by Dave Cappuccio | June 30, 2009 | Comments Off on Just a Thought; Will the Blinders on IT Enable Public Clouds?
I’m thinking that, especially in IT, history has a habit of repeating itself. A friend and I were talking about the drivers and catalysts in IT the other day and the topic of Public Clouds came up. He was convinced that the catalyst for the success of public cloud was going to be enterprise class (or even global class) service levels and that until they were realized by Cloud providers most companies would only dabble in public cloud services, and then only for non-strategic commodity type services (backup, archiving, email, etc).
The more I thought about it the more I began to realize that he was analyzing things as if logic and common sense had anything to do with the success of a market. Yes, willing customers help drive a market, but the motivation isn’t always so obvious (anybody out there still have a Pet Rock?). So I began thinking about the history of IT and realized that there is an interesting corollary to Public Cloud which might come into play here if we’re not careful.
Back in the very early days of PC’s I remember a business unit coming to our IT staff and asking for approval to buy one of these new devices. The request was quickly rejected for two, what we believed, very good reasons. It was an expensive, non-standard device, and there was absolutely no additional business value to be gained, as all applications and IT services were already provided by the guru’s of the day – central IT (of Information Systems as we were called in the day). What, we asked, were they going to do, play solitaire? So this local geek (one of the first no doubt) from the business unit went away and found a way to buy a PC anyway, without our approval, and sure enough they did play solitaire – but they also found VisiCalc (or some variation) and soon built a small spreadsheet budget on it. This was a pretty radical way of using technology, and all without any controls (or delays) by central IT. Soon another “non-essential” PC was bought and the two were quickly connected and voila, the department had a LAN, all out of the control of central IT, and the beginnings of distributed computing was launched.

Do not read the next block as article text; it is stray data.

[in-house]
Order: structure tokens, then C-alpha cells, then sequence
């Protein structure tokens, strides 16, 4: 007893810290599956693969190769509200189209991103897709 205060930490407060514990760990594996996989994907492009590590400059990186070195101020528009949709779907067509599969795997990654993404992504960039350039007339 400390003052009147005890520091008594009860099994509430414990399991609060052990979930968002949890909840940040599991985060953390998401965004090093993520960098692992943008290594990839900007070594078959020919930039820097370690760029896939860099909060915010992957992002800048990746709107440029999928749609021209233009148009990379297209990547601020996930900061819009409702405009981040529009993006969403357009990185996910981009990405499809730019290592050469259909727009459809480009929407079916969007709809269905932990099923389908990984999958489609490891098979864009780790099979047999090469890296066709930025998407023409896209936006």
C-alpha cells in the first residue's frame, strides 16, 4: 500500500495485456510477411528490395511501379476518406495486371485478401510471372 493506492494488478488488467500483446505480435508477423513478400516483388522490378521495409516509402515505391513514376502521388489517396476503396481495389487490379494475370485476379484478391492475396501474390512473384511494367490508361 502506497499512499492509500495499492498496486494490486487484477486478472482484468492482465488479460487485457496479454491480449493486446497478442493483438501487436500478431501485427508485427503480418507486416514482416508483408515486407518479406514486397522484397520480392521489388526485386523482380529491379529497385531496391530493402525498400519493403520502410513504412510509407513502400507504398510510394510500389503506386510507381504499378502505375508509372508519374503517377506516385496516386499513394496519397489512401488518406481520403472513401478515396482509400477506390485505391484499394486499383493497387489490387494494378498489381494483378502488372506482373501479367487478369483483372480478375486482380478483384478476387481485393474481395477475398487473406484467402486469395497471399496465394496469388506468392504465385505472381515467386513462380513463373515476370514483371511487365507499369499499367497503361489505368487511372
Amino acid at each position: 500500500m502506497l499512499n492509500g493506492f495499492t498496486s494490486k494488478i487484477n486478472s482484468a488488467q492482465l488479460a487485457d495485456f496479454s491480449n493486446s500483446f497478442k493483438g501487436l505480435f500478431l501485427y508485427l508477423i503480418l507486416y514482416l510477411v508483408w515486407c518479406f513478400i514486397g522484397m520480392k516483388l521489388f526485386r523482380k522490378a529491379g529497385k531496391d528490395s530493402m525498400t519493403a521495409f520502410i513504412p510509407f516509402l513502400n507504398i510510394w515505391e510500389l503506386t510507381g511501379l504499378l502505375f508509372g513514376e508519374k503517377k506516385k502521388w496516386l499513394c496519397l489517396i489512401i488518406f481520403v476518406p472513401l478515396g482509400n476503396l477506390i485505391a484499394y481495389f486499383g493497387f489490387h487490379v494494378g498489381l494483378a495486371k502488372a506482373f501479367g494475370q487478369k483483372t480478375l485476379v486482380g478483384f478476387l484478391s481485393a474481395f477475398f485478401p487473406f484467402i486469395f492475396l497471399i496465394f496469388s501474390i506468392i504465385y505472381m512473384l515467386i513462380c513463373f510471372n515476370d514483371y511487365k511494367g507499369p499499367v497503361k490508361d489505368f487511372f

What’s interesting here is that IT knew what was going on, but chose to ignore it, because after all, these weren’t business machines, and if the user really wanted a new application they only had to request it (right?). The catalyst for change became the perceived ease of use and freedom from IT, which quickly morphed into a rapid proliferation of machines, all out of the control of IT.
Fast forward to today and you could easily argue that the consolidation projects over the past 10 years have been a direct result of IT letting go of the reigns back then, so to speak.
So what does this have to do with Cloud you ask? Two things I think. First, the primary motivator I’m hearing from many customers is speed or ease of use. If IT is so busy doing other projects (like consolidation, or trying to fix the power and cooling issues, or worrying about audit and compliance data) and is perceived as being less than responsive to the business units needs, these same business units will look elsewhere for answers – like to an external Cloud provider. And the solutions need not be perfect – they just need to be good enough to solve the current problem, since we all understand that good enough is often just that – good enough. And the other underlying reason is that in many companies today, that geek from the mid-80’s who branched away from IT with the first PC is more than likely to be a very senior person in the business, or the unit head themselves, and still has an inherent distrust of central IT, whether it’s justified or not.
If you don’t pay attention Public Cloud services may be adopted in your company, whether you’re ready or not.
Just a thought…..
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